"His understanding of the connections that New Zealanders needed to make to be able to sustain the standards of living that we all want - he was a real force on the world stage."

Former ACT Party leader Richard Prebble says Mike Moore was well liked and respected across the political spectrum.

"He just bubbled with ideas and not just for his portfolio but for others. If you were sitting beside him he'd come up with various thoughts."

Mike Moore

Mike Moore, speaking with RNZ in 2017. Photo: RNZ / Rebekah Parsons-King

He says they first met as teenagers at a youth Labour gathering in Auckland and remained friends for life. And Moore knew what it was like to grow up poor, and remained a people's politician throughout his career.

"He never forgot, through his whole life, the people that he grew up with.

"What he was really trying to do was to give opportunities to New Zealanders from accross the board, to lift standards in this country.

"Looking at his life you could say he made a very significant contribution to that. We'll miss him."

Prebble said Moore was instrumental in setting up many aspects of society we now take for granted, including opening school and university doors to international students.

Former Labour Party president Mike Williams says he will remember Mike Moore as an extraordinarily energetic politician who can be credited with changing Labour's stance on trade.

He says Moore didn't believe in protectionist policies.

"He believed that the free trade would be good for New Zealand, and he sold that line to the Labour party to the degree that now everyone accepts it."

Former Prime Minister Jim Bolger says he remembers Mike Moore for the passion that he brought to debates in Parliament.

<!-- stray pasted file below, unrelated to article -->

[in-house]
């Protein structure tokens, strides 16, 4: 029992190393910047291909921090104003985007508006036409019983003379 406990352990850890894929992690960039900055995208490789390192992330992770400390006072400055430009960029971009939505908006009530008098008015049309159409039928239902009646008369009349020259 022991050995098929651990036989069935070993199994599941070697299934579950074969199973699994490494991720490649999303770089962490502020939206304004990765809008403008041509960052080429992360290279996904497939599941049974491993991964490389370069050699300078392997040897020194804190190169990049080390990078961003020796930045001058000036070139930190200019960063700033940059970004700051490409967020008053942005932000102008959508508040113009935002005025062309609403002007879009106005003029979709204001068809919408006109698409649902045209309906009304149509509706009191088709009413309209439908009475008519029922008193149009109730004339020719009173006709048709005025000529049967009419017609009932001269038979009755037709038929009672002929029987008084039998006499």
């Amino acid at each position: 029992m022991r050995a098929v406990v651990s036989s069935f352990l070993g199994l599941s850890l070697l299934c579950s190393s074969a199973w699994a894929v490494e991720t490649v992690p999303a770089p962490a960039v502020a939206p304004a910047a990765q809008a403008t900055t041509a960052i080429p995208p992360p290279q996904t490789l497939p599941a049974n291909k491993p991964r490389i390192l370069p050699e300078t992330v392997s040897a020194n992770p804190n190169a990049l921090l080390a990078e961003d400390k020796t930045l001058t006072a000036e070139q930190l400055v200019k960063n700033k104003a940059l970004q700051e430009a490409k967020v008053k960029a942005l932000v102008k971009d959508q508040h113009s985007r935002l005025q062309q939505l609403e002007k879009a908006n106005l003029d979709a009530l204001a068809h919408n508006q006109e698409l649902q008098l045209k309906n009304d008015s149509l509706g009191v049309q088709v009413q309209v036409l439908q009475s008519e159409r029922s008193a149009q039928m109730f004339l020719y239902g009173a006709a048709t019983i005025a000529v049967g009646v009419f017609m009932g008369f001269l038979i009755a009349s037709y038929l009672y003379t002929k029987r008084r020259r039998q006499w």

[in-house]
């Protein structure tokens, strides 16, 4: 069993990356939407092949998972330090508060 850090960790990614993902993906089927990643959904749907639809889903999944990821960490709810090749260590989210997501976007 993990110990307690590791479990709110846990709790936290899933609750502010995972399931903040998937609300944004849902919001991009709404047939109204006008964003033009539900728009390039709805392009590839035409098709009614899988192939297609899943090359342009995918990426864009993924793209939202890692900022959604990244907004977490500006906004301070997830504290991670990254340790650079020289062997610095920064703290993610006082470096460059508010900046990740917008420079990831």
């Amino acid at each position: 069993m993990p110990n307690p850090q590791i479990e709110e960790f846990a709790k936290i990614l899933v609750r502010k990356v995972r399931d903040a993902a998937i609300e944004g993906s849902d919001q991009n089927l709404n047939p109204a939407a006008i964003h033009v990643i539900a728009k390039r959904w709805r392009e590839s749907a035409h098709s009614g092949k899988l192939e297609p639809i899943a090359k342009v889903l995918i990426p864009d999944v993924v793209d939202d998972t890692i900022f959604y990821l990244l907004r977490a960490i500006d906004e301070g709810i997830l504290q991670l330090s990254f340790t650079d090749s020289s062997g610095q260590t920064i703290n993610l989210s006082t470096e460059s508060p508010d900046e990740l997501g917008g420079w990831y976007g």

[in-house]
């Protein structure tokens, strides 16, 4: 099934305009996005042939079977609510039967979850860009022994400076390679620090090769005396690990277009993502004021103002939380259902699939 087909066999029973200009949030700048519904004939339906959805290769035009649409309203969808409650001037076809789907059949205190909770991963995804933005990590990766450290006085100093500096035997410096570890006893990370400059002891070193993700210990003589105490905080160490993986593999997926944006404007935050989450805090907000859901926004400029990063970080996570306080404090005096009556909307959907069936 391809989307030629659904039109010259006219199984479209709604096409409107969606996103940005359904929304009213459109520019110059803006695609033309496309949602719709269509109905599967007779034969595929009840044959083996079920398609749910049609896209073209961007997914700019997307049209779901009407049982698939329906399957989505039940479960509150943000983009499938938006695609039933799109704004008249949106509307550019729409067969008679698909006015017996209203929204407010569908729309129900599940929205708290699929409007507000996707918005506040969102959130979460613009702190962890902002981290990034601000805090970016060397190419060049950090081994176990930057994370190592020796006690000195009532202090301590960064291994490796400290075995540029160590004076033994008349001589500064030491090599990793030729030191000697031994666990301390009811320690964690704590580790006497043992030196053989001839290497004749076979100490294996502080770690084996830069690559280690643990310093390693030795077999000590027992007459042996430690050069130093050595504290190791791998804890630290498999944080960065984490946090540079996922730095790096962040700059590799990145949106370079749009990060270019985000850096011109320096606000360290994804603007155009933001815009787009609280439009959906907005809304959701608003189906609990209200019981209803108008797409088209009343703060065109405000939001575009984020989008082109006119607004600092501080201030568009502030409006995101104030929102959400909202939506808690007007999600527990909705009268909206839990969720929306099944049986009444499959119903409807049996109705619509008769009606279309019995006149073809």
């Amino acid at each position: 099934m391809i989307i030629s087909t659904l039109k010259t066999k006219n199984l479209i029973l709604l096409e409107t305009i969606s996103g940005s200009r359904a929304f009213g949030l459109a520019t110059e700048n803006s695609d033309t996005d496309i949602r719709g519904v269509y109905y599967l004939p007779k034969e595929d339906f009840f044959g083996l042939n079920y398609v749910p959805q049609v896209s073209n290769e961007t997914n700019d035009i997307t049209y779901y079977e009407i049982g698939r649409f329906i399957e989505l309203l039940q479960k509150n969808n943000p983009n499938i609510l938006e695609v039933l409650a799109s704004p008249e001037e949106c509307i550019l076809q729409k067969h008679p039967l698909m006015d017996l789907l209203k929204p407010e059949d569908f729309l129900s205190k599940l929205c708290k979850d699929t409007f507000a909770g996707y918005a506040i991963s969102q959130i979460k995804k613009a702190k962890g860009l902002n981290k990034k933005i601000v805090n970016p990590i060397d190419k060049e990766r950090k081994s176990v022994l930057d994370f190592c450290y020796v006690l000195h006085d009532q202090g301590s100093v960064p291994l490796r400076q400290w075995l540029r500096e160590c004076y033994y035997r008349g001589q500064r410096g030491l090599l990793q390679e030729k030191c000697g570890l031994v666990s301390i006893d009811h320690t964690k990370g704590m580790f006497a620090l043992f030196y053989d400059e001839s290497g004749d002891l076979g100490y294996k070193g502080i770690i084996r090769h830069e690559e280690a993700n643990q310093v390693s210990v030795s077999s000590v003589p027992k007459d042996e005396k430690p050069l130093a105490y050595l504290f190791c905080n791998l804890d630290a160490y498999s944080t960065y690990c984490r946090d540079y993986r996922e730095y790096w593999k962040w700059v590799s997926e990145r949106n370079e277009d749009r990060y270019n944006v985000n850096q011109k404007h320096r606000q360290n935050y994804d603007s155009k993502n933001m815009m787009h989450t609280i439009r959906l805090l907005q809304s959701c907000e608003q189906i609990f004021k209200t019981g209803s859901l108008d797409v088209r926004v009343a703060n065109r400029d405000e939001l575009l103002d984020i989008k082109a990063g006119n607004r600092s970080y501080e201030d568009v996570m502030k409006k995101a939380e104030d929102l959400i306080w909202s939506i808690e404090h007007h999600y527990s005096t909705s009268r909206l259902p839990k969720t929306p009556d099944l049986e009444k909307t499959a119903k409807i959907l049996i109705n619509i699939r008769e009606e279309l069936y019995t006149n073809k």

Mr Bolger said he had known Moore since they entered Parliament together in 1972 on opposite sides of the Beehive.

"Mike will be remembered not only for his youthful beginning but also the passion that he brought to his work. He did an awful lot of work as the Minister of Trade for a number of years in the Labour governments."

When Bolger became Prime Minister in 1990, he asked Moore to join him as former trade minister at a big trade meeting in Brussels, to have continuity.

"It was not often a new Prime Minister would take the former minister with him in such circumstances," Mr Bolger said.

Prime Minister Jacinda Ardern said she saw Mike Moore on Friday.

"He never lost his interest and passion for politics, because he saw it as such an important vehicle for change.

"Mike was passionate about our country and ensuring it's place in the modern world. The world lost a man with a huge intellect, and huge heart today. E te rangatira, moe mai, moe mai, moe mai ra."

Former Labour cabinet minister Michael Bassett says Moore was enormously well-read, a fun person to be around, and a good judge of character.

"He climbed further up the world ladder than any other single New Zealander, the WTO is I think the second most important job in the United Nations."